A group of tech heavy hitters have invested $100 million in an Internet
conference-call start-up, effectively putting their money where their
collective mouth is.
VStream, just over a year old, is one of a growing number of Web start-ups
looking to erase the line between traditional telephone services and
Internet-based communications. The firm offers online conference call, voice
email and other multimedia services primarily to small-business customers.
"What this [investment] does is allow us to realize our vision of a
convergence between the phone and the Internet," VStream chief operating
officer Jim LeJeal said. "This allows us to aggressively pursue our model."
VStream tomorrow will announce that firms including Excite@Home, Intel,
Panasonic and General Electric, among others, have invested $100 million in the
VStream's core service, dubbed "NetCall," takes a traditional conference
call and streams it over the Internet. Callers can listen either on a
phone or through their PC speakers, while potentially watching an online
slide presentation operated by the call's moderator.
Another service called "Beep" lets users send free voice mail over email.
Other products let users send slide shows with a recorded narration over
email, or post video and other multimedia presentations online.
But the company has considerable competition in the business messaging
market. Big telephone companies already dominate the conference call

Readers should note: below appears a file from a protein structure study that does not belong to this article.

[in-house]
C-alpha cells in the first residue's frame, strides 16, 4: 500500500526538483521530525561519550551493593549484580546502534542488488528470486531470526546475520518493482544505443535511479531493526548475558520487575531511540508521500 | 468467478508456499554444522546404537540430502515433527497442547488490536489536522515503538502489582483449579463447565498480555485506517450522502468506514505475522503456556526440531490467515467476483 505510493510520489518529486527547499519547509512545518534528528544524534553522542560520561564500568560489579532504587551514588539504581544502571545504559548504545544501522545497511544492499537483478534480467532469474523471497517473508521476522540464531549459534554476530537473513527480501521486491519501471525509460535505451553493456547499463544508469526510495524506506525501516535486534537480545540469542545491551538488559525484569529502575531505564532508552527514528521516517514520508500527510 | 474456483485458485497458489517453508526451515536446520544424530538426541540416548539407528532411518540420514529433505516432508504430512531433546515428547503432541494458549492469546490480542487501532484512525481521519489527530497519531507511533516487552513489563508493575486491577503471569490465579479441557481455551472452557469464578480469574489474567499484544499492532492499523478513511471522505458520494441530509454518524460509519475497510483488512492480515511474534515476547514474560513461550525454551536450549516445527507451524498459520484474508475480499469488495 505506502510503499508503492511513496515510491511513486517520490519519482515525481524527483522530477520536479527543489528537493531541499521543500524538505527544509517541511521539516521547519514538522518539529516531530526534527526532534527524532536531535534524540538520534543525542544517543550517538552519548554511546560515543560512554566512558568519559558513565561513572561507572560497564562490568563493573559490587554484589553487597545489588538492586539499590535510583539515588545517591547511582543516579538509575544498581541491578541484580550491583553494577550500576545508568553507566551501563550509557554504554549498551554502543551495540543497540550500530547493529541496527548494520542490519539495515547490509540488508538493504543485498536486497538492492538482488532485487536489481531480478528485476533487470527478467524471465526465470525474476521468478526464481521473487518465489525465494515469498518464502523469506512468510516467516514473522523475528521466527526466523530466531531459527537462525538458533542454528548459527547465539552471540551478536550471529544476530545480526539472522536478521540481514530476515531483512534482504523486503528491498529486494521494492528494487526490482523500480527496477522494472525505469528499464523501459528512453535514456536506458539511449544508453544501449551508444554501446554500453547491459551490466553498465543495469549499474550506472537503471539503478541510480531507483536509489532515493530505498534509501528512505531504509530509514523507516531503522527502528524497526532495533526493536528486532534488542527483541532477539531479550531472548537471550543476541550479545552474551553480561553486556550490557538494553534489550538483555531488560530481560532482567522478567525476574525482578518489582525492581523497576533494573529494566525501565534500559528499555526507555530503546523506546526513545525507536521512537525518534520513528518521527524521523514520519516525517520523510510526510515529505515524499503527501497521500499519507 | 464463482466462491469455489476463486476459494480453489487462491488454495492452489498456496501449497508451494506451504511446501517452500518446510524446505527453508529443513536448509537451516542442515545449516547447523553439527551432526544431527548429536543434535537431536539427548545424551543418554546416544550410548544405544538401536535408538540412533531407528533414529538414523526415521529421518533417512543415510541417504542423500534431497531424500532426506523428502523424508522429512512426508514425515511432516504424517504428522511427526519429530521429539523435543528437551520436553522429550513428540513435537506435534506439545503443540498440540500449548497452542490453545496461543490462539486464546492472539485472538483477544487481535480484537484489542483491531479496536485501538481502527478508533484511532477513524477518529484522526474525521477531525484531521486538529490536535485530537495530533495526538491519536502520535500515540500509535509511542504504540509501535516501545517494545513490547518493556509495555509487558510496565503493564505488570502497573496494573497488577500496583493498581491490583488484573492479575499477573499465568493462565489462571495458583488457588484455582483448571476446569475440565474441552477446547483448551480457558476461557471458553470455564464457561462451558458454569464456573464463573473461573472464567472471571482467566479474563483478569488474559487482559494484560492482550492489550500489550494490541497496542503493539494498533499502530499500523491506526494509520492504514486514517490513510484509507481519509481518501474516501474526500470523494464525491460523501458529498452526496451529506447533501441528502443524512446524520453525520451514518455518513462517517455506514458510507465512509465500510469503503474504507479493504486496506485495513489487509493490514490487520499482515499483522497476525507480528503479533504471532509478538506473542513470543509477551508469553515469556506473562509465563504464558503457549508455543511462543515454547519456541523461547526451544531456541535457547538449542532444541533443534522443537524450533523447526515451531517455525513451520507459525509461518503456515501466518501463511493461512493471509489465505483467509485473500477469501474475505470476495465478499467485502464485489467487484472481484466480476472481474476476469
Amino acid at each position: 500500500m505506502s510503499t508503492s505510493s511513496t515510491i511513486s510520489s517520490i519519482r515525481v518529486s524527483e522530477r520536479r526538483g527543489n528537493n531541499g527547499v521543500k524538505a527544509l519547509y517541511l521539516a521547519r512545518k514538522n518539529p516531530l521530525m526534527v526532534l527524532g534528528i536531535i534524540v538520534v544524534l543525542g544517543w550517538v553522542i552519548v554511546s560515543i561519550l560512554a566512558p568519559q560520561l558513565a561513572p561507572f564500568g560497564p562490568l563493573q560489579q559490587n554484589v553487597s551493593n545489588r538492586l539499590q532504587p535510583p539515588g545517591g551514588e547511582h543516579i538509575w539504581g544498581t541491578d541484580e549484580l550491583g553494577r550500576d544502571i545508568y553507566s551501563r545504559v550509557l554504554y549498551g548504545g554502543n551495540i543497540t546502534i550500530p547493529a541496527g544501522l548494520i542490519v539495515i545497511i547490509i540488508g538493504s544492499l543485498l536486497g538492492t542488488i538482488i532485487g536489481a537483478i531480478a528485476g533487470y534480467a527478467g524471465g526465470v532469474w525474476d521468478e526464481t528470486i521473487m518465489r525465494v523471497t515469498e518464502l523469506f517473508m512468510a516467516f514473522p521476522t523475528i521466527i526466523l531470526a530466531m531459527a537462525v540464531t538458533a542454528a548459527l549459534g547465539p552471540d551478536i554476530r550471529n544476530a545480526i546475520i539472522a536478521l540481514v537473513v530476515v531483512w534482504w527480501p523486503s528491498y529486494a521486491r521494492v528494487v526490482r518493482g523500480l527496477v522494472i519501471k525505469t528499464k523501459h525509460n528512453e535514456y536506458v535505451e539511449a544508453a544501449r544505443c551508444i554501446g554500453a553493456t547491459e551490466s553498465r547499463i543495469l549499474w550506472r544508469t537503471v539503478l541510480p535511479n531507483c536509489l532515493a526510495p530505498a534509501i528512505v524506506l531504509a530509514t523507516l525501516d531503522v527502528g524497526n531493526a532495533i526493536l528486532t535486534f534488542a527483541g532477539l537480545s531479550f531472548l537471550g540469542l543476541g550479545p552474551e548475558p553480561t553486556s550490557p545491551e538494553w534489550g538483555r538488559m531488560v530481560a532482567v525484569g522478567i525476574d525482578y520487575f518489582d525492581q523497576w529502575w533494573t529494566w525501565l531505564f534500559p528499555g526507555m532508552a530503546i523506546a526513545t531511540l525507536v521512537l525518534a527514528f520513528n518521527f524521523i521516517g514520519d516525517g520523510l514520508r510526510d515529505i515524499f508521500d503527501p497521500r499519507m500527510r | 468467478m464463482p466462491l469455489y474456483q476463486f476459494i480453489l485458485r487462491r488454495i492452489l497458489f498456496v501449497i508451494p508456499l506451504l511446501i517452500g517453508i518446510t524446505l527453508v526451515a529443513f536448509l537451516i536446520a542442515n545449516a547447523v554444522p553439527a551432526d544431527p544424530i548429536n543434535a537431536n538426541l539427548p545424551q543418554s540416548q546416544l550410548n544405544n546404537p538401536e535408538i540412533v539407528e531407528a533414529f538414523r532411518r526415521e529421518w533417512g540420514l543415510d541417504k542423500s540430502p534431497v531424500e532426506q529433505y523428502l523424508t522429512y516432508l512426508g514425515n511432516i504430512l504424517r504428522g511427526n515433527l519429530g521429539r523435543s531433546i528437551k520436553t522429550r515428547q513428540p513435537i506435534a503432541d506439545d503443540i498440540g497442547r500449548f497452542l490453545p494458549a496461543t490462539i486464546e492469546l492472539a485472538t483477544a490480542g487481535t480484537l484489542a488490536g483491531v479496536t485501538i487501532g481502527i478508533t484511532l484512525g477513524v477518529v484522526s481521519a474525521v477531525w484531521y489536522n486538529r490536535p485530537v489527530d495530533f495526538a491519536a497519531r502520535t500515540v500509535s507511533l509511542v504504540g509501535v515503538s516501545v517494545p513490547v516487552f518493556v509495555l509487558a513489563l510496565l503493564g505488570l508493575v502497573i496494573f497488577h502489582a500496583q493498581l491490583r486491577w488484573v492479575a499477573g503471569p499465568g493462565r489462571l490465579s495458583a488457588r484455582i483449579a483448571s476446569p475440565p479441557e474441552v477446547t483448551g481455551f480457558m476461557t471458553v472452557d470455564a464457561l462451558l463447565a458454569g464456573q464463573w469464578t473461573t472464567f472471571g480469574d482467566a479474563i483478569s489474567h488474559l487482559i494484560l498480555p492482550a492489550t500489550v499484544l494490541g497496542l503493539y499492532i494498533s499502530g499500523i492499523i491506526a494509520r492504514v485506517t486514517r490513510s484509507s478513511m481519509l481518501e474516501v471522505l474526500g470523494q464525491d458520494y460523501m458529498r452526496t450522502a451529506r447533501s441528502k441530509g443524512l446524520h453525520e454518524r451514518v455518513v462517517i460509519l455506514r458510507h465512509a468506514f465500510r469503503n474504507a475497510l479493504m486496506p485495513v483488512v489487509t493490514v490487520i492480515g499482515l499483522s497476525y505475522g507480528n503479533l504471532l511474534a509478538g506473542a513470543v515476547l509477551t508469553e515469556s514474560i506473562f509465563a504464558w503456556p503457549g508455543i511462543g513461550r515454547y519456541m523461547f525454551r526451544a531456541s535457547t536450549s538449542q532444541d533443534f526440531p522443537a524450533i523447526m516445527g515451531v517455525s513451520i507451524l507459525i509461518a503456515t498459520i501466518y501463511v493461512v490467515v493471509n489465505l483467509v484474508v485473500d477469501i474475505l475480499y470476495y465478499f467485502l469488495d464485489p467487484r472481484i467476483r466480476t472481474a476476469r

business, and companies like US West and AT&T have been vocal about trying
to merge their phone and Internet operations.
Other Net rivals like Contigo and WebEx have also
received funding in the past. Some Web conferencing firms also provide
extensive free services.
Nevertheless, the financial endorsement provides a substantial boost to the
VStream already has attracted some valuable customers, like Microsoft, 3Com
and Level 3 Communications, and it says it logs about 1,000 active users
monthly. Revenue, executives say, is growing by 40 percent each month. But
the firm still needs to establish its brand before it hits the big time,
"I think they have a very thoughtful and unique business model," Cahners
In-Stat analyst Kneko Burney said. "But they're early. They're going to have
a tough eight- to 12 months ahead of them."
The trouble, some analysts say, is that VStream is looking for mass-market
acceptance, marketing to the small office and individual corporate user
before many are even comfortable with using the Web for voice calls. By
contrast, companies such as Envoy i-Con that focus on higher-end corporate
projects might draw smaller customer bases, but they claim higher initial
Tomorrow's investment round will likely allow the company to extend its
strategic partnerships, adding its voice services to partners' Web sites.
Already it provides voice greetings included in Web cards sent by Blue
Mountain Arts, the Net greeting card company recently acquired by
The company says it plans to use the new funds for marketing purposes and
for network expansion. To date, however, it has done little on the marketing
front, LeJeal said.
Cahners In-Stat's Burney said that Vstream, if successful, could be an
attractive takeover mark for one of the big local phone firms that have
traditionally been the leaders in conference call services.
"I think in a year, if things take off, they might be a takeover target for
an AT&T or an MCI WorldCom," Burney said. "It would make a lot of sense for
them to own the network their calls are using."